By Mark Schmidt
Special to The Witness
“We see, for example, how quickly those among us with the status of a stranger, an immigrant, or a refugee, become a threat, take on the status of an enemy. An enemy because they come from a distant country or have different customs … because of the color of their skin, their language or their social class … because they think differently or even have a different faith. … And, without our realizing it, this way of thinking becomes part of the way we live and act … Little by little, our differences turn into symptoms of hostility, threats and violence. How many wounds grow deeper due to this epidemic of animosity and violence, which leaves its mark on the flesh of many of the defenseless, because their voice is weak and silenced by this pathology of indifference!”
— Pope Francis to the Consistory of Cardinals
Many of us have little to no personal experience of the experiences of marginalized groups mentioned by the Holy Father. Perhaps our only interaction comes through news, movies, music or social media. Over the course of three weeks I would like to share a few experiences of people whom I care about being marginalized whose “wounds grow deeper due to this epidemic of animosity and violence.” A friend of mine sent me a text recently after her encounter with a person exclaiming anti-immigrant sentiments. “I was spit on,” she said. “I am too stressed and slightly scared to be outside in public.” Sadly, this was just one of several encounters she had over the course of a few days in the past several weeks. She is a Latina and has regularly been the target of such hate in her hometown of Dubuque. However, as has been reported across the nation, these unprovoked attacks on immigrants have come with more regularity in recent years. Anti-immigrant sentiment is nothing new to America. Irish, German and Italian Catholics were depicted as violent, apish, uncivilized, dirty and generally undesirable. Many of the same things said about undocumented and legal immigrants today were said about immigrants of the past. According to family oral history, I am the descendant of an undocumented immigrant who boarded a cattle ship as a stowaway in Europe and entered the United States in the late 1800s.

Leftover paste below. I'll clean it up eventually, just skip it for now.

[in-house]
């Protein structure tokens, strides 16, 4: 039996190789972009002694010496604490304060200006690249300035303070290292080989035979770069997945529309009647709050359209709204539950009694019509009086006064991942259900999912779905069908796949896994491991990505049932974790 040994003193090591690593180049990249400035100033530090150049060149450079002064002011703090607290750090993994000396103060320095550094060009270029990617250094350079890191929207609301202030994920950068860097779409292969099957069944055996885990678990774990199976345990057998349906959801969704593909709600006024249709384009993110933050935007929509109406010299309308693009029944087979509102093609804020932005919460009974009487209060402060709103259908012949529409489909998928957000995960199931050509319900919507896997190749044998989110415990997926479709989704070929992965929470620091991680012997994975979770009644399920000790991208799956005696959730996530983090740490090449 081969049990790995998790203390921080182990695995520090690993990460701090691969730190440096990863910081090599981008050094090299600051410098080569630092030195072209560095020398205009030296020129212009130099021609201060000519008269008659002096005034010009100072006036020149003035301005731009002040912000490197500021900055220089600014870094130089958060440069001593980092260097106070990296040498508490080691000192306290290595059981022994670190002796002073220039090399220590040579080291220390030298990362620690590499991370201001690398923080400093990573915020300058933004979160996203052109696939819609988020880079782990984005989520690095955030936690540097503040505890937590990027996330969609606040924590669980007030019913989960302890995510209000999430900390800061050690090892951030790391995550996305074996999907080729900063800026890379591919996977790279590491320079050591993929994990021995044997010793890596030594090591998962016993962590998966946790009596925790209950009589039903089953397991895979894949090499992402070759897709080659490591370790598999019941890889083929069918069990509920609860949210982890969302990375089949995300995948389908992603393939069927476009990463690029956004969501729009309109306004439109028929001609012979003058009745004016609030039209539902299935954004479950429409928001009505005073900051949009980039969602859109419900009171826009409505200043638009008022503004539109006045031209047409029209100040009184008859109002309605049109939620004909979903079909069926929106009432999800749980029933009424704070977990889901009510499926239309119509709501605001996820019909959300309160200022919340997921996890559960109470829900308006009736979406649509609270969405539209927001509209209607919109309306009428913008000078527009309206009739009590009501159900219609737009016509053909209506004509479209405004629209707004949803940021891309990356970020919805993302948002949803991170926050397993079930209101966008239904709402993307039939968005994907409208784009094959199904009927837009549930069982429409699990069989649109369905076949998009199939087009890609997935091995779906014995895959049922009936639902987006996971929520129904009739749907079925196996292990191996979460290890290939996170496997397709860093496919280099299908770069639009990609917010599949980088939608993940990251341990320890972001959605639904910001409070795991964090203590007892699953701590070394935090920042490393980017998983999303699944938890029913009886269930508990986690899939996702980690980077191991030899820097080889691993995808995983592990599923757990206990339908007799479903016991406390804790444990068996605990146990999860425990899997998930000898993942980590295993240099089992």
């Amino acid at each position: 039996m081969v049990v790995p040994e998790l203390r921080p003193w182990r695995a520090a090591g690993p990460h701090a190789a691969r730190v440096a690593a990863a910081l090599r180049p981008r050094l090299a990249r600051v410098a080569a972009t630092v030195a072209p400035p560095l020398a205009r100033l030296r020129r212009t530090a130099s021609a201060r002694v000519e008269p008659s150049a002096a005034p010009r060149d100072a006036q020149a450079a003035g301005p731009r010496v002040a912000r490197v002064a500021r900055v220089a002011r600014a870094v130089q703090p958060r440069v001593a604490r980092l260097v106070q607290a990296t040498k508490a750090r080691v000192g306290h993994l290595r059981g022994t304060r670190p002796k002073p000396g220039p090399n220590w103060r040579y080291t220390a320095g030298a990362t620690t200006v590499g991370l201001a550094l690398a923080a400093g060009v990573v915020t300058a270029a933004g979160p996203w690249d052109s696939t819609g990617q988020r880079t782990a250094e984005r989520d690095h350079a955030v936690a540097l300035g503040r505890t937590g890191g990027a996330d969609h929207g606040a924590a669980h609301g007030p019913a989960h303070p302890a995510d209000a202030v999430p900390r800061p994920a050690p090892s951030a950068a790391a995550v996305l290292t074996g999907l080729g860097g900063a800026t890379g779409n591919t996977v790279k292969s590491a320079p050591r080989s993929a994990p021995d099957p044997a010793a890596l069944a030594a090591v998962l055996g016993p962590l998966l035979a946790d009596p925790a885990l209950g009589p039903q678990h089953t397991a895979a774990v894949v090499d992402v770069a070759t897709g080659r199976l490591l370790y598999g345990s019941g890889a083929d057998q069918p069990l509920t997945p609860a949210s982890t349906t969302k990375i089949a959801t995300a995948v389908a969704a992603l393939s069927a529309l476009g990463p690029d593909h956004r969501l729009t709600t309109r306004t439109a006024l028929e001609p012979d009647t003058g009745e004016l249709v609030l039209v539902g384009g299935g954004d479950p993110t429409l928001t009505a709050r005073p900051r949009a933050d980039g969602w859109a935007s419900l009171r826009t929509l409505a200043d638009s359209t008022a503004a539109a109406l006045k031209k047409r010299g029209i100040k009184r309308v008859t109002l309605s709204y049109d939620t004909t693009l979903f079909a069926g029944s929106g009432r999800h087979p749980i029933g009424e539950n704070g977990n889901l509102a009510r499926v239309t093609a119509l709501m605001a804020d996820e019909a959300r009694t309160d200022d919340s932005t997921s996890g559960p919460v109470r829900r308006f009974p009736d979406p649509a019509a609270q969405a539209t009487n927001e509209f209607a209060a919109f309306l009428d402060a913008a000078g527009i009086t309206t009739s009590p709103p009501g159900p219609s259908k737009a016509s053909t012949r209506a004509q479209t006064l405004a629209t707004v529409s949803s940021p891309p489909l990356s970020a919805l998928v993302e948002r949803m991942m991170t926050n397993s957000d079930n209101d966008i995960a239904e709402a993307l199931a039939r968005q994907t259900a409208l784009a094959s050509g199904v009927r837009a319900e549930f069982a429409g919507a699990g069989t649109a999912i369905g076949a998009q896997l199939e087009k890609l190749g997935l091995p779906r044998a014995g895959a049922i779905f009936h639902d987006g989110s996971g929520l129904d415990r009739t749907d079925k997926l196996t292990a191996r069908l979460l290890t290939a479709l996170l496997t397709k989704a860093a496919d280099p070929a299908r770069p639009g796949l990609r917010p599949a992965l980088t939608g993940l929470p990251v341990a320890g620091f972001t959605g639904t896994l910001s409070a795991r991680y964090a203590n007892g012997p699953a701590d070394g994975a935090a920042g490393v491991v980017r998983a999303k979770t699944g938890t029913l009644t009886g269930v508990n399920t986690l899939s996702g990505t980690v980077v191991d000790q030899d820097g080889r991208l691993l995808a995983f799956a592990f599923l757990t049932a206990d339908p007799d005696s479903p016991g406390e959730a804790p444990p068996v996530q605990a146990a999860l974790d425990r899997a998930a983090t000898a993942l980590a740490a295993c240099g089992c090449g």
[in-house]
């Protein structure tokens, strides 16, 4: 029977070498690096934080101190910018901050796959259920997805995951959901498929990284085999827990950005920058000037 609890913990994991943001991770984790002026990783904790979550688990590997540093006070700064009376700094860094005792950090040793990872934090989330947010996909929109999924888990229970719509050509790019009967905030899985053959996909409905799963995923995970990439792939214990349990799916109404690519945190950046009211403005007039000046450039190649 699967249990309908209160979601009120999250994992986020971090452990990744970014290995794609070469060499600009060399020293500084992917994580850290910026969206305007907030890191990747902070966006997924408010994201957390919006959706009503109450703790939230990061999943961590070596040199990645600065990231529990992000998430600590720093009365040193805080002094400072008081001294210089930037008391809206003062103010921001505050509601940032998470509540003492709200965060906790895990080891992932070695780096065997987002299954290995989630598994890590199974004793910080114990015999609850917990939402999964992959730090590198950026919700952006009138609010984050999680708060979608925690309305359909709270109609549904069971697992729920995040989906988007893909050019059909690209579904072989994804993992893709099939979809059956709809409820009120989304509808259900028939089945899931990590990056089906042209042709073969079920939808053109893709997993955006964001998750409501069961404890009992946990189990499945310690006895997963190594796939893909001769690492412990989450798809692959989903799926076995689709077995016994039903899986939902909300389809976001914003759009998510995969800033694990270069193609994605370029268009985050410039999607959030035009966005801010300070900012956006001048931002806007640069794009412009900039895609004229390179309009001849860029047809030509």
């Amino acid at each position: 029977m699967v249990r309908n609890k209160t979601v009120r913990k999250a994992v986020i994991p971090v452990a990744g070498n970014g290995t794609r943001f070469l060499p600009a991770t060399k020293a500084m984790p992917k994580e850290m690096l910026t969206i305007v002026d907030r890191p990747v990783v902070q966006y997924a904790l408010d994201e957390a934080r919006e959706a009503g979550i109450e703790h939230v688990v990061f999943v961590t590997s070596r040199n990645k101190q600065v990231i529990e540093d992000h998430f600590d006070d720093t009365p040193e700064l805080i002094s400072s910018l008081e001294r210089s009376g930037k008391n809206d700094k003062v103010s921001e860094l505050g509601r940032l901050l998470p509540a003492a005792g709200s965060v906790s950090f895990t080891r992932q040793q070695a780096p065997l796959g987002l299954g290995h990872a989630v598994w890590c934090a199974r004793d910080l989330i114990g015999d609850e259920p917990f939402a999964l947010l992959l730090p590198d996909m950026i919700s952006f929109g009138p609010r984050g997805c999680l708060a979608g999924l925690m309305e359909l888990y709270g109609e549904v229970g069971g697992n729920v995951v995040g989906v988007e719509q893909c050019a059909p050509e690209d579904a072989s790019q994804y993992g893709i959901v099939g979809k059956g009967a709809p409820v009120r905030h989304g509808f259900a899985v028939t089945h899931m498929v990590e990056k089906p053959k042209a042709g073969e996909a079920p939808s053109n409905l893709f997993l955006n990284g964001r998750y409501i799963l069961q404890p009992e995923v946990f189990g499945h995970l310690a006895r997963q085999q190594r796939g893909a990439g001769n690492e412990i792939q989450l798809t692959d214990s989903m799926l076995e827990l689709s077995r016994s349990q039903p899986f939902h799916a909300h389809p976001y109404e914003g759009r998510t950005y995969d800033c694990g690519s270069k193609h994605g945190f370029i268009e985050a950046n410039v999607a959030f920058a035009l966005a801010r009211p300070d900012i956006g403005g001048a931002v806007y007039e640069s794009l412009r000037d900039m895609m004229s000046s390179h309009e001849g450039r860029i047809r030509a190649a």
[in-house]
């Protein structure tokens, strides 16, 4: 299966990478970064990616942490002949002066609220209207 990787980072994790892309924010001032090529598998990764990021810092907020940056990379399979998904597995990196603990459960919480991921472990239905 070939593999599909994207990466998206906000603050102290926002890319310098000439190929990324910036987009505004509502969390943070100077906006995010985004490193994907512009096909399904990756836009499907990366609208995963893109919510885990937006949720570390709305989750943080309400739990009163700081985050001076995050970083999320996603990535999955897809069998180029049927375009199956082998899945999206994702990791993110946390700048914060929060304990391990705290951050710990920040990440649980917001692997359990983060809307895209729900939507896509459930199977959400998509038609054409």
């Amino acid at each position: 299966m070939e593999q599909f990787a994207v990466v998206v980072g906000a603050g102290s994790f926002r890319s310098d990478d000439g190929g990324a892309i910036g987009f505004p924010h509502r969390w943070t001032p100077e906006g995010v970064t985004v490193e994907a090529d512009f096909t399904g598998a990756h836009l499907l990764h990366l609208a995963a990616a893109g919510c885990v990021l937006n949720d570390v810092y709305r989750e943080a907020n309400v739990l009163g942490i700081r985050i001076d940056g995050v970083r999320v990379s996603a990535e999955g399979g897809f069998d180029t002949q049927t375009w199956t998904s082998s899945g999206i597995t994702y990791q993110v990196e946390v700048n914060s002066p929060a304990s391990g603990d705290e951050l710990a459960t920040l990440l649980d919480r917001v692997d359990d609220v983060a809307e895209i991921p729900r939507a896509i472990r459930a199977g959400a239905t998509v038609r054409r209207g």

His name was Christian Schmidt. He rarely spoke about where he came from and how he got here because he was fearful until the day he died, even after becoming a naturalized citizen, that he would be sent back to an uncertain fate. He was here for decades, raised a family, farmed the land, passed on his Catholic faith and helped to build up his adopted nation. His descendants became school teachers, farmers, social workers, priests, deacons, nurses, soldiers, sailors, airmen, marines, the very fabric of America. Even so, he and many like him were considered “enemies,” threats to America, all because they came “from a distant country” with “different customs.” The situation Christian found himself in generations ago is the same millions of migrants find themselves in today. His fears were the same as the fears of immigrants today. His desires and dreams were the same as those of immigrants today. His intrinsic dignity as a child of God, made in the likeness and image of our creator, was the same as that of the immigrants today. How can we help change the narrative about immigrants, whether here with or without proper documentation?